Sui Generis by Ken Wetherington

The experts said life would return to normal. They were wrong simply because, for most, a weary stasis had set in. Like pretty much everyone, my job had come to occupy nearly all my waking hours. But on that day, an inexplicable impulse propelled me to take a radical action. I went for a walk.

In the warmth of a summer afternoon, light sweat broke across my forehead and collected in my armpits, despite the shady, tree-lined street. Large, well-kept houses held silent vigil, shielding their unseen occupants from the outside world. After a couple of blocks, a woman walking her dog appeared on the opposite sidewalk. She kept her head down, though her little dog yapped at me. A little farther along, a landscaper snipped diligently at a hedge. He never looked up.

Twenty minutes later, I reached the edge of the neighborhood at a corner where a boarded-up hamburger joint stood. A wide thoroughfare ran past its front door. Not much traffic now. I pushed on past the next intersection where a familiar strip of commercial enterprises lay dormant. The Bangkok had been my favorite restaurant. Great Thai food and so close. It held on longer than most, finally succumbing nearly two years ago. I paused and looked through the glass panels. Tables and chairs still sat in perfect alignment as if waiting for diners to arrive.

I caught the reflection of a lone car crawling along the street. I sensed the driver watching. The vehicle pulled into the lot and parked. I fought the panic of a face-to-face interaction. The car door swung open; a woman got out and approached. She stood near and peered through the glass panels, just as I had done.

“It’s sad,” she said, without looking at me.


“I worked here.”

“I …”

She faced me—an attractive woman, quite young, with Asian features. I judged her to be in her mid-twenties. Made uneasy by her closeness, I took a step back, but she moved with me.

“Hello,” she said. I nodded in return. “Oh, I think I remember you.”

I felt both attracted and wary. “Uh, I’m not anyone.”

“I waited tables here. You were a regular and a big tipper. I always hoped you’d be seated at one of my tables.”

A memory of her surfaced. “Oh, yes, I recall, whenever the hostess tried to hide me along the wall. Solo diners don’t project a good look. What’s your name?”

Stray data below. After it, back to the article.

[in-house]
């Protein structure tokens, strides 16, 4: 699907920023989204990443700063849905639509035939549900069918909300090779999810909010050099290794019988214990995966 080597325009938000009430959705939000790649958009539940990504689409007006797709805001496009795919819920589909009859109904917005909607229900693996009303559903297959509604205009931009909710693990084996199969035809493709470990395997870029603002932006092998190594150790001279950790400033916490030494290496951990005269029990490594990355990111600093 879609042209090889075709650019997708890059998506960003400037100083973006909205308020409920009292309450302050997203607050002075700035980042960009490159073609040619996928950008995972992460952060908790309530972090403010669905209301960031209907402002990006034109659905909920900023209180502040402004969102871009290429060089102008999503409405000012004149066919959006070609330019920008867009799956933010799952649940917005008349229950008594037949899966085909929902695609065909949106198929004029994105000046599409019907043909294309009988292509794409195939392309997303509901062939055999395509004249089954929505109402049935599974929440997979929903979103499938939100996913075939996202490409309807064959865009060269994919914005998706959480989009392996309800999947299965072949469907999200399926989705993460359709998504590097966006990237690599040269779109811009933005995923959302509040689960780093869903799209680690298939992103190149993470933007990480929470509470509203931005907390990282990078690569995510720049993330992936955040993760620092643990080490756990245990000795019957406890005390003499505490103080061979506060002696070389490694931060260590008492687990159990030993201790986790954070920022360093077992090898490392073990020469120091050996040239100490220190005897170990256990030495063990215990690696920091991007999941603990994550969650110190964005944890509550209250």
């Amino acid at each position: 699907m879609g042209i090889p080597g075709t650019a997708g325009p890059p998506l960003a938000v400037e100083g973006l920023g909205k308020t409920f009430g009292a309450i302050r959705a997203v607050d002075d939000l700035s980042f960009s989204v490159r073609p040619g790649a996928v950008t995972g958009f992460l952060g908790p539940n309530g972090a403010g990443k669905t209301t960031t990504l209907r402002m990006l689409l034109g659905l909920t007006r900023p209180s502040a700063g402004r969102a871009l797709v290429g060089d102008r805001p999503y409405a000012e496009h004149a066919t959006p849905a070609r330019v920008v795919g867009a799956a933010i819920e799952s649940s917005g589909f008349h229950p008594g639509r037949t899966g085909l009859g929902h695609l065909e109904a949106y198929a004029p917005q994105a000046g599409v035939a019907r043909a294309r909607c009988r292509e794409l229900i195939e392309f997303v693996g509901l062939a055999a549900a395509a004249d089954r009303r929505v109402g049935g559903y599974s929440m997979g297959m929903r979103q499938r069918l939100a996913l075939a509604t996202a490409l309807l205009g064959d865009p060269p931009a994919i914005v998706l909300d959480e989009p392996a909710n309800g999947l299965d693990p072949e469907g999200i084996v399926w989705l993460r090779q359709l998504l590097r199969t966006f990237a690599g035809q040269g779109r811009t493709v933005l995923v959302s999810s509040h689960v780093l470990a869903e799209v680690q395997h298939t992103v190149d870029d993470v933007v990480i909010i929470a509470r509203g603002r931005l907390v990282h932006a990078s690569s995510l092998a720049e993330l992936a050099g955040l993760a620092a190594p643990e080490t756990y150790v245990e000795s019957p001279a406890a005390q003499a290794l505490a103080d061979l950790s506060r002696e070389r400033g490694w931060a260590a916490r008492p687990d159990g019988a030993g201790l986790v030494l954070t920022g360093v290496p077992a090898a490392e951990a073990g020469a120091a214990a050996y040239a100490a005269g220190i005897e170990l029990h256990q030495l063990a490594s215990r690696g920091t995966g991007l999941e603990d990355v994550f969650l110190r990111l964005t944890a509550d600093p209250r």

“Mei Lien. What’s yours?”

Why had I asked? Now, I had to give mine. “John.”

“Oh, yes. That’s right. John Walker. I remember from your credit card. You dined here a lot. You were the favorite of all the wait staff.”

Dammit. “Uh, I’ve got to go.”

“Wait. Take me home with you.”

What did she mean? Was she propositioning me? She didn’t look like a prostitute. Was she homeless and seeking a place to live? Perhaps she saw suspicions forming in my mind. “I walked here,” I said.

She smiled. “We can take my car.”

Her petite figure and unaffected manner began to obliterate my concerns. What did I have to fear from a slight young woman? I gave a nod of assent.

The short drive passed in silence. What was she thinking? What was I thinking? “Here, just park behind my car in the driveway.”

“Wow. You live by yourself in this big house?”

“Yeah. It’s too large. I should move to a smaller place.”

Inside, I ushered her into the living room. “Glass of wine?”


“Red or white?”

“Whatever you’re having.”

I brought the wine. She took a sip and reclined into the plush comfort of my sofa. The hem of her black dress ended a few inches above her knees. I wanted to see more.

“So, where’s your wife?” she asked.

“Never married.”

“Really? That’s hard to believe.”

“I was engaged for a while, but we drifted apart. For the best, I guess. Then the wave of pandemics started coming every couple of years. Like everybody else, I hunkered down, worked from home. Though we’re all vaccinated, everyone kinda got used to it. No way to meet people, now.”

I hadn’t intended on divulging personal information, but it had been so long since I spoke with anyone in person. The encounter produced an odd mix of pleasure and awkwardness. Where was this leading? Would she stay?

“What’s your job?” she asked.

“Accountant. It’s easy to work from home, but you fall into working too many hours since there’s no place to go. And you, what do you do?”

“Customer service. I’m the voice you hear when you call.”

“What company?”

“We support a number of companies. I shouldn’t be telling you this, but our team passes customers around and around until they get tired and hang up. Most callers are impossible to please anyway.”

That confirmed my long-held suspicions. “You do that from home?”

“Yeah. I have an apartment, and we’re furnished with a dedicated phone, so we don’t have

to use our own. It’s not a difficult job.”

“No boyfriends?” Was my question too bold? Had I lost the knack for polite conversation?

“A few. None lately. Like you said, it’s hard to meet anyone.” She took a long sip of wine. “Want to go to bed?” She didn’t have to ask twice.